Last June, we offered some ways of thinking about and responding to burnout, which are excerpted below:
YOURS, MINE, AND HOURS
Americans are working more hours and using less of their vacation time than ever before — especially compared to people in other parts of the world. Two years ago, Gallup reported that full-time U.S. employees worked 47 hours a week, up 1.5 hours from a decade before, while last year research published by the Bonn, Germany–based Institute for the Study of Labor found that U.S. employees work nearly 25 percent more than their European counterparts. But it’s getting worse for them, too, according to a 2016 survey from London’s Chartered Management Institute (CMI) that found that 47 percent of U.K. employees, 56 percent of French employees, and 61 percent of German employees report working longer hours to get their job done than they did a year prior.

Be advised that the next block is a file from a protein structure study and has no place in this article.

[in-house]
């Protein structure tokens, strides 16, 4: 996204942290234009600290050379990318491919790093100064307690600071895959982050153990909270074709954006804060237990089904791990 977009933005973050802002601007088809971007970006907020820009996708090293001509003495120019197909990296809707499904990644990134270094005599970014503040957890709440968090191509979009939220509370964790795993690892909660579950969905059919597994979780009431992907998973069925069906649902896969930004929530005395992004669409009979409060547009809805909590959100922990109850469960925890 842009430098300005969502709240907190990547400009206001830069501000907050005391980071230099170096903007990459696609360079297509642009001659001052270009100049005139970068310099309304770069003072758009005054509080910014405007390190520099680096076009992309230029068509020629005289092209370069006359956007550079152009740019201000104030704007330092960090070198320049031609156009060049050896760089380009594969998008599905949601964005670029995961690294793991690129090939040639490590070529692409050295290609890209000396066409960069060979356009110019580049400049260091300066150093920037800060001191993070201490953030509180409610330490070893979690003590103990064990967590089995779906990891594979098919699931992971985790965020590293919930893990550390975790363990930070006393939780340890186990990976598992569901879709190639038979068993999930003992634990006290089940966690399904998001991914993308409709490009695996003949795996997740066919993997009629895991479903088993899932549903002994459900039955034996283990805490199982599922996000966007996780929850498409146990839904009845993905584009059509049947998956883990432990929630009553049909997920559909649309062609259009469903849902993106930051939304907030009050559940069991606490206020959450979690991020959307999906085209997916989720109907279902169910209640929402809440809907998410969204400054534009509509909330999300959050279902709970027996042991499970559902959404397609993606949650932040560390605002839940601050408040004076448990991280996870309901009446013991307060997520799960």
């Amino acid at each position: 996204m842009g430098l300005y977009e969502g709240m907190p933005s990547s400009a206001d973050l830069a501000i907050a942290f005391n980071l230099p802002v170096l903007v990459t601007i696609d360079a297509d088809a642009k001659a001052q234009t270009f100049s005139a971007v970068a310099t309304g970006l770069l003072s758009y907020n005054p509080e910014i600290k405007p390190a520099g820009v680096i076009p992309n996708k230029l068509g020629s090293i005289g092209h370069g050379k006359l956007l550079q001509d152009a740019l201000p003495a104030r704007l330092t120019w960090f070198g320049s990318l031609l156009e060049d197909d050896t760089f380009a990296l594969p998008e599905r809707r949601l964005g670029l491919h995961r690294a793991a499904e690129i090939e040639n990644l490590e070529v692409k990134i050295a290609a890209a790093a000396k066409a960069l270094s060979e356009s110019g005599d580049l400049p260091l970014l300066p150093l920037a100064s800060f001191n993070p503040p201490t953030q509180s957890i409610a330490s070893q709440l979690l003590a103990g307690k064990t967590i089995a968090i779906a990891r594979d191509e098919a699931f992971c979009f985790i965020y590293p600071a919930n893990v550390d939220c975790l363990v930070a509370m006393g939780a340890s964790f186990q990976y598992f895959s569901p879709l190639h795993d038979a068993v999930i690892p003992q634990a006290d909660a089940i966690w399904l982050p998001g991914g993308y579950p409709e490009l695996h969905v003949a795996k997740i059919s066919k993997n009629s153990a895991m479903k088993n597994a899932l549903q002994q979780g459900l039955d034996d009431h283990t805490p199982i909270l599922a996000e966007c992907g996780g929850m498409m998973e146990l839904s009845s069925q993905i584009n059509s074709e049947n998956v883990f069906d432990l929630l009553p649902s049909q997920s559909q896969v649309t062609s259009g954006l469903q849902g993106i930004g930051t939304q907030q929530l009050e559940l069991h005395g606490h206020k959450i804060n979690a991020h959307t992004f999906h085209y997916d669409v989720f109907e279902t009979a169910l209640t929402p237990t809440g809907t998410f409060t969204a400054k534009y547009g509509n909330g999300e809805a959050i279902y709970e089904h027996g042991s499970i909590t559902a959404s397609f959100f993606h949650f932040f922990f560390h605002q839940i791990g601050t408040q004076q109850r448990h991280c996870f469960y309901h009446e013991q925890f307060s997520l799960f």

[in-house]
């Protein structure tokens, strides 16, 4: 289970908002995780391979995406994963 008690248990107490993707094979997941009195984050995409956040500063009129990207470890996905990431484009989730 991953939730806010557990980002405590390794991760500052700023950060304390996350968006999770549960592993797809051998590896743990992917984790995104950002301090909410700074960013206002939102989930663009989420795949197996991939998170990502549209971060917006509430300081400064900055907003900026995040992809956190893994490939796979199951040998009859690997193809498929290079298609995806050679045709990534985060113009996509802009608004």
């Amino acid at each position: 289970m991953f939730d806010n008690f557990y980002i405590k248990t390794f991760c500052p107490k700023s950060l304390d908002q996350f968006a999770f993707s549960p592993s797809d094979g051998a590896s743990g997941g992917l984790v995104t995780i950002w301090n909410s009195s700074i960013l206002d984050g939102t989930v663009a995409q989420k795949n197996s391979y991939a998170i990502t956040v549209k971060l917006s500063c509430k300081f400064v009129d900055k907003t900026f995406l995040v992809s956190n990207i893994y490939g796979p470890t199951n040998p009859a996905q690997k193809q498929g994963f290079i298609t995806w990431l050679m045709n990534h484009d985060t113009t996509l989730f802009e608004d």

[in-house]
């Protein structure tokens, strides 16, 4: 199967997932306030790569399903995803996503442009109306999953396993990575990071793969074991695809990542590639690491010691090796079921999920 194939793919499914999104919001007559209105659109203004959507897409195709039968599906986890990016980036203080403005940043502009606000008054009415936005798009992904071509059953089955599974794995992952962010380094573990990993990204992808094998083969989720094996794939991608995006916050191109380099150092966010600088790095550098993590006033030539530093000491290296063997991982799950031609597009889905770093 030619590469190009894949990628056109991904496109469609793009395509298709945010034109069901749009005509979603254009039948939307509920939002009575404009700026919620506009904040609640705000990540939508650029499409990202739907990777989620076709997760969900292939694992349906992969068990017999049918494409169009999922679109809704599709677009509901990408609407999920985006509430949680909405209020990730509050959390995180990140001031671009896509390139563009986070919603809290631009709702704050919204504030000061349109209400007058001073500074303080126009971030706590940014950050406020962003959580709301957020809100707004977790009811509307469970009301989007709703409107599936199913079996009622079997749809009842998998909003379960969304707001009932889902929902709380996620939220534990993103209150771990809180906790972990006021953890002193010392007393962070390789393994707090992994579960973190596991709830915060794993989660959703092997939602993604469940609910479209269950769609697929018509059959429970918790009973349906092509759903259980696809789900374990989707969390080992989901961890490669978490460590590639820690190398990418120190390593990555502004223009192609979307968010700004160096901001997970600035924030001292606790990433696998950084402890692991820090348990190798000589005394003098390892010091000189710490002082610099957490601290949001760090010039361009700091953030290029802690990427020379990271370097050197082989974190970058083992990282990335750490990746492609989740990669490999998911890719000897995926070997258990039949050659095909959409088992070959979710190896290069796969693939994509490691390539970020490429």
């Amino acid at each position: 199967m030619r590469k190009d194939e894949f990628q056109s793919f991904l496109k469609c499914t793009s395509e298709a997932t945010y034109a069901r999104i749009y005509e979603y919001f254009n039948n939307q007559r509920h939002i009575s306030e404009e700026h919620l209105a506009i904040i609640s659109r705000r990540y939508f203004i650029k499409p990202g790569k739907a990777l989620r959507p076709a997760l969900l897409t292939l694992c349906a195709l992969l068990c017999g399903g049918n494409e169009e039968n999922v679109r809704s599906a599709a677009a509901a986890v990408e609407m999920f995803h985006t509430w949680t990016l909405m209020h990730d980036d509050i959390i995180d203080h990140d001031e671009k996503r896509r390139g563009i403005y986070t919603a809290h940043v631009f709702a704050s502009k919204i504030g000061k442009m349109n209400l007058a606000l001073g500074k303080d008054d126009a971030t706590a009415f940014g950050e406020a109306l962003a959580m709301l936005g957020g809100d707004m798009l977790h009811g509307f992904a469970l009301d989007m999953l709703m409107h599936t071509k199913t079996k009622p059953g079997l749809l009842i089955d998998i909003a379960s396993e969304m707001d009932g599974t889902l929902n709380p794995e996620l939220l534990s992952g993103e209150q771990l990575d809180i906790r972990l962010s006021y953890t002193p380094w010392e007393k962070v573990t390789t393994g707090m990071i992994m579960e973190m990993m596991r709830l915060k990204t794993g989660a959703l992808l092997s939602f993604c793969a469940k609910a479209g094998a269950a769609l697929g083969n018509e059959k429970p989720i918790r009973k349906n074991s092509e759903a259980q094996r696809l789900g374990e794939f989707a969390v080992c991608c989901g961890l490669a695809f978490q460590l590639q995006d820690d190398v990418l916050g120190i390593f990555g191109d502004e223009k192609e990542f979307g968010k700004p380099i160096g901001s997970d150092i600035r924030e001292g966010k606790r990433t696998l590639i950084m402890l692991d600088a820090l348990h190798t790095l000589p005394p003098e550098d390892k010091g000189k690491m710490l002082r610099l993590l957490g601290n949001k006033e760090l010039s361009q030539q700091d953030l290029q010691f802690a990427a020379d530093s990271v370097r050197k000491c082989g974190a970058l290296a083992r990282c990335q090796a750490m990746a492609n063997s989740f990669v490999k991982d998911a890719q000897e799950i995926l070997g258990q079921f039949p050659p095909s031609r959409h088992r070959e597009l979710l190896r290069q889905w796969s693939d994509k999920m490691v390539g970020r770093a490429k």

The numbers for the general workforce line up almost exactly with what meeting professionals report in our Salary Survey, which ﬁnds respondents work an average of 46 hours a week, with nearly 20 percent working 51 to 60 hours. That’s during the average workweek. Their workday often swells to 18 or even 20 hours on the run-up to a meeting and then when they get on site. “I actually have come to just loathe traveling,” said Kimberly Smith, director of conferences and events for the Association for the Advancement of Sustainability in Higher Education.